Google Translate in the World of Music
Swedish hit-makers Vita Bergen have released their new single in four languages
When it comes to translating the lyrics to your songs, most bands go to great lengths to make sure they’re perfect.
But one Swedish group is relying on just the power of Google Translate.
Vita Bergen have released their new single ‘Tänd ljusen’ in four different languages, using the online tool.
As well as their native Swedish, the track has also been recorded in English, French and Spanish, with the help of an improved version of Google Translate.
The band, who are fronted by William Hellström and Robert Jallinder, will be taking their ‘Translate Tour’ to London, Paris and Madrid this week.
Hellström revealed he was more than impressed with the different versions: ‘The English translation turned out flawless and is basically completely correct, even grammar-wise, which was quite a surprise. The French and Spanish versions too. I love hearing the songs now. They make sense to me. The words melt.’
The singer claimed the response from fans has been great so far, with the French and Spanish versions going down a treat.
‘[There have been] a lot of comments around my — or my lack of — local accent. I obviously just tried to do my best. Maybe they’re just being nice,’ he joked.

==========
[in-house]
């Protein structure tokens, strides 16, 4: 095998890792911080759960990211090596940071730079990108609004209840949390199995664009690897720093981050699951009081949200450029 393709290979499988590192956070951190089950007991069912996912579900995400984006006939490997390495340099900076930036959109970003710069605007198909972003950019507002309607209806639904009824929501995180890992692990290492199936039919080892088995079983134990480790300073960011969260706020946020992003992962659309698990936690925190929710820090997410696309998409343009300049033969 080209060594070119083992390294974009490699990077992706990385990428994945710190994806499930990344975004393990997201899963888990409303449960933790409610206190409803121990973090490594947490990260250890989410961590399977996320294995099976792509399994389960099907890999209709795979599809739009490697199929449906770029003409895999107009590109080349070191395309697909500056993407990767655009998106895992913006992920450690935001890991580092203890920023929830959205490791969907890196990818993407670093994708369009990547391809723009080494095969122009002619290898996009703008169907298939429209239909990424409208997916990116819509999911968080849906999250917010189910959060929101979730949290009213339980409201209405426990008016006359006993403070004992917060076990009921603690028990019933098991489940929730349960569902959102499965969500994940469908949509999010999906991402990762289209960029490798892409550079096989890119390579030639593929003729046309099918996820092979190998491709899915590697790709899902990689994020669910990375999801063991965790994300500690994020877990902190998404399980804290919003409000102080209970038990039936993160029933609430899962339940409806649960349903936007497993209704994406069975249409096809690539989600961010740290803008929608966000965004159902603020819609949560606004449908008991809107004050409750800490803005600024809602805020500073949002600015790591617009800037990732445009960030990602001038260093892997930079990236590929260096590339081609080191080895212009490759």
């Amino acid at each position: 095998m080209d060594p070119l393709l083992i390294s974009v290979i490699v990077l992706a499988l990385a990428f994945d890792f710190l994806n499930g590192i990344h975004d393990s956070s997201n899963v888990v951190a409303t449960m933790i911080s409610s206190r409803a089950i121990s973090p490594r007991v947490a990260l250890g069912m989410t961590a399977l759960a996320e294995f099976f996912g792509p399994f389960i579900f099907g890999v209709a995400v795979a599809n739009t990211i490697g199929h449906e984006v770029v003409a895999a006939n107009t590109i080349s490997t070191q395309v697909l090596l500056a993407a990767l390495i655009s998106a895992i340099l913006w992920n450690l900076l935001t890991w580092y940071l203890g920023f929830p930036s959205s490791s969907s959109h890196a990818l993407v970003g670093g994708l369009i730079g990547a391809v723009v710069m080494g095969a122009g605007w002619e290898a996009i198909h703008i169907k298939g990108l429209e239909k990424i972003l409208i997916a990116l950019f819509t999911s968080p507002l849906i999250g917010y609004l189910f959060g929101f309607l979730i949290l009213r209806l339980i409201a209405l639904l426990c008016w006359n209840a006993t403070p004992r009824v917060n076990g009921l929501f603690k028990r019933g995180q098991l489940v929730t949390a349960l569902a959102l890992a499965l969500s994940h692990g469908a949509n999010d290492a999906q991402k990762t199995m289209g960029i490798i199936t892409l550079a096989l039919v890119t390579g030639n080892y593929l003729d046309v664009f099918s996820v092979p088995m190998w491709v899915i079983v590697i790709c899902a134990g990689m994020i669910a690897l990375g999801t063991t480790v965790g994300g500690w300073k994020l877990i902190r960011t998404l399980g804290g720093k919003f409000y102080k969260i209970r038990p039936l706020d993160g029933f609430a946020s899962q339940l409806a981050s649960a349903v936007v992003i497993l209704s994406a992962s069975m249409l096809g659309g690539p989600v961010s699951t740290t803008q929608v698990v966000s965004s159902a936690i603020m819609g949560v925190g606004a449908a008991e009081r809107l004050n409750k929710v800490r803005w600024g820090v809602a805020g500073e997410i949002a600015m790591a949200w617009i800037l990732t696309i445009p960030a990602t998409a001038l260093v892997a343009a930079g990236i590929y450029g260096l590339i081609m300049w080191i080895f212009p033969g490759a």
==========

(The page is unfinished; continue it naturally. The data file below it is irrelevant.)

Vita Bergen teamed up with Google on the single and tour, to bring Sweden’s music industry into the spotlight and try to break down language barriers internationally.
The band was formed in 2010 in Gothenburg and released their debut album Disconnection in 2015.
Talking about the tour, Hellström said: ‘It could be such a great way to communicate on a whole different level with people in their native language. We just couldn’t turn this down, it is such a solid idea and it is the first time it is being done on this level.
‘Also the fact that both the algorithm and the language itself might affect the way the lyrics are interpreted is an experiment on it’s own! The tour itself will hopefully be so much fun.’
Hellström, who is currently in medical school, says he uses Google Translate on a weekly basis for his studies, and that it also comes in handy when he’s doing interviews.
‘Sometimes I just need a quick translation of a word or a sentence. When we’re doing live interviews in German and Spanish, I sometimes use it on the spot actually.’
But sometimes the service doesn’t get it quite right — with hilarious results.
‘Sometimes words turn into quite fun translations. Some Swedish slang words are not really registered in the dictionary. In western Sweden, the name for school canteen is bamba. It gets translated into “BambaSydney” which sounds like an indie band I would check out. Or maybe I’ll use it as my new DJ name.’
Originally published at theculturetrip.com.